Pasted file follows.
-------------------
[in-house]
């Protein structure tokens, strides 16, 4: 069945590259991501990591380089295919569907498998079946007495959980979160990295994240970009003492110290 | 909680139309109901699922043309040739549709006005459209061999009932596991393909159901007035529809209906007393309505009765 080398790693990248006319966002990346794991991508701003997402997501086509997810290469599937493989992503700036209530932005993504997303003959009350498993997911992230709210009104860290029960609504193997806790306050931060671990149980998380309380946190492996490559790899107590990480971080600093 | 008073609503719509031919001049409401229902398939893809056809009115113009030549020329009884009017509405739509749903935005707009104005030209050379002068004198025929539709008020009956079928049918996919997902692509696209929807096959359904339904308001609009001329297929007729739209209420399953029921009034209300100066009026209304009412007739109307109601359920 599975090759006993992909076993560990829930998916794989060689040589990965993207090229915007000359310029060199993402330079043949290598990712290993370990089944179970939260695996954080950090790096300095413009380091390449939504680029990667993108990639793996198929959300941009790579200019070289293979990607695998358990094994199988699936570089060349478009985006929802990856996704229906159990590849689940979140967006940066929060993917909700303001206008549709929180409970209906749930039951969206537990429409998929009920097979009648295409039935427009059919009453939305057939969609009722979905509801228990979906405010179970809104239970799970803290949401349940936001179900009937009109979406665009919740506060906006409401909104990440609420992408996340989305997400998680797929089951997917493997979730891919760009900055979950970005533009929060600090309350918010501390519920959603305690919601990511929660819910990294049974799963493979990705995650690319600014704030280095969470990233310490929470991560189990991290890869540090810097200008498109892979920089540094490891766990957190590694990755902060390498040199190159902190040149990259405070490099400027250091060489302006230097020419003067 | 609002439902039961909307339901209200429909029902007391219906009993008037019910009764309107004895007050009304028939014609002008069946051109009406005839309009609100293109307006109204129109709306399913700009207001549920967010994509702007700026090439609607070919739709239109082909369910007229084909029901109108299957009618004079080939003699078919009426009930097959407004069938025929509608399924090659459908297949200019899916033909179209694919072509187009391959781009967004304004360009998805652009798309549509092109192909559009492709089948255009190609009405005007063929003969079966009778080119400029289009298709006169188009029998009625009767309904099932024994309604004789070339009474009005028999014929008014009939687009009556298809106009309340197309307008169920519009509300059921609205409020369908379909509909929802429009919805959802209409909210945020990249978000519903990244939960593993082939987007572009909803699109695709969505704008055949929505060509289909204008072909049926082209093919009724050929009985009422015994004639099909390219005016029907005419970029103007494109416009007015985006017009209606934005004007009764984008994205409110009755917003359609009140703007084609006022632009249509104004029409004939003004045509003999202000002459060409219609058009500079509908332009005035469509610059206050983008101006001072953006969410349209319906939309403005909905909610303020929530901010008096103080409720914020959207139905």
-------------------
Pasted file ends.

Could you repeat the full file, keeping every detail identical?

[in-house]
């Protein structure tokens, strides 16, 4: 069945590259991501990591380089295919569907498998079946007495959980979160990295994240970009003492110290 | 909680139309109901699922043309040739549709006005459209061999009932596991393909159901007035529809209906007393309505009765 080398790693990248006319966002990346794991991508701003997402997501086509997810290469599937493989992503700036209530932005993504997303003959009350498993997911992230709210009104860290029960609504193997806790306050931060671990149980998380309380946190492996490559790899107590990480971080600093 | 008073609503719509031919001049409401229902398939893809056809009115113009030549020329009884009017509405739509749903935005707009104005030209050379002068004198025929539709008020009956079928049918996919997902692509696209929807096959359904339904308001609009001329297929007729739209209420399953029921009034209300100066009026209304009412007739109307109601359920 599975090759006993992909076993560990829930998916794989060689040589990965993207090229915007000359310029060199993402330079043949290598990712290993370990089944179970939260695996954080950090790096300095413009380091390449939504680029990667993108990639793996198929959300941009790579200019070289293979990607695998358990094994199988699936570089060349478009985006929802990856996704229906159990590849689940979140967006940066929060993917909700303001206008549709929180409970209906749930039951969206537990429409998929009920097979009648295409039935427009059919009453939305057939969609009722979905509801228990979906405010179970809104239970799970803290949401349940936001179900009937009109979406665009919740506060906006409401909104990440609420992408996340989305997400998680797929089951997917493997979730891919760009900055979950970005533009929060600090309350918010501390519920959603305690919601990511929660819910990294049974799963493979990705995650690319600014704030280095969470990233310490929470991560189990991290890869540090810097200008498109892979920089540094490891766990957190590694990755902060390498040199190159902190040149990259405070490099400027250091060489302006230097020419003067 | 609002439902039961909307339901209200429909029902007391219906009993008037019910009764309107004895007050009304028939014609002008069946051109009406005839309009609100293109307006109204129109709306399913700009207001549920967010994509702007700026090439609607070919739709239109082909369910007229084909029901109108299957009618004079080939003699078919009426009930097959407004069938025929509608399924090659459908297949200019899916033909179209694919072509187009391959781009967004304004360009998805652009798309549509092109192909559009492709089948255009190609009405005007063929003969079966009778080119400029289009298709006169188009029998009625009767309904099932024994309604004789070339009474009005028999014929008014009939687009009556298809106009309340197309307008169920519009509300059921609205409020369908379909509909929802429009919805959802209409909210945020990249978000519903990244939960593993082939987007572009909803699109695709969505704008055949929505060509289909204008072909049926082209093919009724050929009985009422015994004639099909390219005016029907005419970029103007494109416009007015985006017009209606934005004007009764984008994205409110009755917003359609009140703007084609006022632009249509104004029409004939003004045509003999202000002459060409219609058009500079509908332009005035469509610059206050983008101006001072953006969410349209319906939309403005909905909610303020929530901010008096103080409720914020959207139905």